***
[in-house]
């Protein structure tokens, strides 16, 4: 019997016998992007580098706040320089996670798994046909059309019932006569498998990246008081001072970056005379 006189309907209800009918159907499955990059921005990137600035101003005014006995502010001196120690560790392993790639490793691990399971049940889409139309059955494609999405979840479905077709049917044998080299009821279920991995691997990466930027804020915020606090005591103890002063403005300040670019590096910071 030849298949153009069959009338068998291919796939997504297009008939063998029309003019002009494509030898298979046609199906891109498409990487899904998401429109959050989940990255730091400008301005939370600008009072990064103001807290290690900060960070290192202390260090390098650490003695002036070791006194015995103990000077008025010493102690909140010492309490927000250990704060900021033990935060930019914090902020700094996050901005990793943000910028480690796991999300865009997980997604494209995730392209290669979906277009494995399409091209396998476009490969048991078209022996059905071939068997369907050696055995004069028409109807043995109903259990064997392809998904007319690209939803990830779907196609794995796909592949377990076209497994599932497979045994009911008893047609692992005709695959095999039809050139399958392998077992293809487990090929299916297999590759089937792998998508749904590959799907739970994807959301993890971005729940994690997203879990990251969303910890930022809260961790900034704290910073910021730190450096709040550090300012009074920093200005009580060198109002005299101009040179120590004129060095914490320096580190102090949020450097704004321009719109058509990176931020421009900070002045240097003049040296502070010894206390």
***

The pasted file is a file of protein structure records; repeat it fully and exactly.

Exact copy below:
[in-house]
């Protein structure tokens, strides 16, 4: 019997016998992007580098706040320089996670798994046909059309019932006569498998990246008081001072970056005379 006189309907209800009918159907499955990059921005990137600035101003005014006995502010001196120690560790392993790639490793691990399971049940889409139309059955494609999405979840479905077709049917044998080299009821279920991995691997990466930027804020915020606090005591103890002063403005300040670019590096910071 030849298949153009069959009338068998291919796939997504297009008939063998029309003019002009494509030898298979046609199906891109498409990487899904998401429109959050989940990255730091400008301005939370600008009072990064103001807290290690900060960070290192202390260090390098650490003695002036070791006194015995103990000077008025010493102690909140010492309490927000250990704060900021033990935060930019914090902020700094996050901005990793943000910028480690796991999300865009997980997604494209995730392209290669979906277009494995399409091209396998476009490969048991078209022996059905071939068997369907050696055995004069028409109807043995109903259990064997392809998904007319690209939803990830779907196609794995796909592949377990076209497994599932497979045994009911008893047609692992005709695959095999039809050139399958392998077992293809487990090929299916297999590759089937792998998508749904590959799907739970994807959301993890971005729940994690997203879990990251969303910890930022809260961790900034704290910073910021730190450096709040550090300012009074920093200005009580060198109002005299101009040179120590004129060095914490320096580190102090949020450097704004321009719109058509990176931020421009900070002045240097003049040296502070010894206390």